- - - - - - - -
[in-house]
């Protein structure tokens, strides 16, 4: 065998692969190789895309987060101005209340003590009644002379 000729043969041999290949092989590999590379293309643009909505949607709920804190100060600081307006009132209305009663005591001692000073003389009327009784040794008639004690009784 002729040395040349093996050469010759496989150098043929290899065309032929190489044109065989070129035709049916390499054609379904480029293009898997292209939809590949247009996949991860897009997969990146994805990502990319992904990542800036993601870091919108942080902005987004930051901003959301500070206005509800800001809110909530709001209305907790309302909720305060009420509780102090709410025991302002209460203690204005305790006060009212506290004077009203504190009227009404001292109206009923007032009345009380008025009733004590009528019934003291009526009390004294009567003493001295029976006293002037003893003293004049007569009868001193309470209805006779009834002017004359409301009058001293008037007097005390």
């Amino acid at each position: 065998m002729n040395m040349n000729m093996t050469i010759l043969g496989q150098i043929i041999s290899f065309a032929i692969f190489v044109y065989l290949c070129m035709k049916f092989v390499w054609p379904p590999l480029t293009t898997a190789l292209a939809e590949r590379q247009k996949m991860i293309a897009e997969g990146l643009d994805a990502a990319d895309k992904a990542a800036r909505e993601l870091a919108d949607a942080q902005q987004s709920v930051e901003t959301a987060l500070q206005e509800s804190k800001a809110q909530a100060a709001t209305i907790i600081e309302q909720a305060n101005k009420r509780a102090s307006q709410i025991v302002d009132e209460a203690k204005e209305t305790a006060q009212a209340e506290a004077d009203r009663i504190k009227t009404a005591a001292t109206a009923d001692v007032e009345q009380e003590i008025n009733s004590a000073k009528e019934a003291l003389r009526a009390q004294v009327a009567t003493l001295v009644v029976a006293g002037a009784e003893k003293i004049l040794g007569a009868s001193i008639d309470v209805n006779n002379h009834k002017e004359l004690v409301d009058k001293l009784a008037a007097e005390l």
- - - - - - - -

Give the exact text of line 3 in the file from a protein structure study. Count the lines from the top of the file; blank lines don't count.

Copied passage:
């Amino acid at each position: 065998m002729n040395m040349n000729m093996t050469i010759l043969g496989q150098i043929i041999s290899f065309a032929i692969f190489v044109y065989l290949c070129m035709k049916f092989v390499w054609p379904p590999l480029t293009t898997a190789l292209a939809e590949r590379q247009k996949m991860i293309a897009e997969g990146l643009d994805a990502a990319d895309k992904a990542a800036r909505e993601l870091a919108d949607a942080q902005q987004s709920v930051e901003t959301a987060l500070q206005e509800s804190k800001a809110q909530a100060a709001t209305i907790i600081e309302q909720a305060n101005k009420r509780a102090s307006q709410i025991v302002d009132e209460a203690k204005e209305t305790a006060q009212a209340e506290a004077d009203r009663i504190k009227t009404a005591a001292t109206a009923d001692v007032e009345q009380e003590i008025n009733s004590a000073k009528e019934a003291l003389r009526a009390q004294v009327a009567t003493l001295v009644v029976a006293g002037a009784e003893k003293i004049l040794g007569a009868s001193i008639d309470v209805n006779n002379h009834k002017e004359l004690v409301d009058k001293l009784a008037a007097e005390l």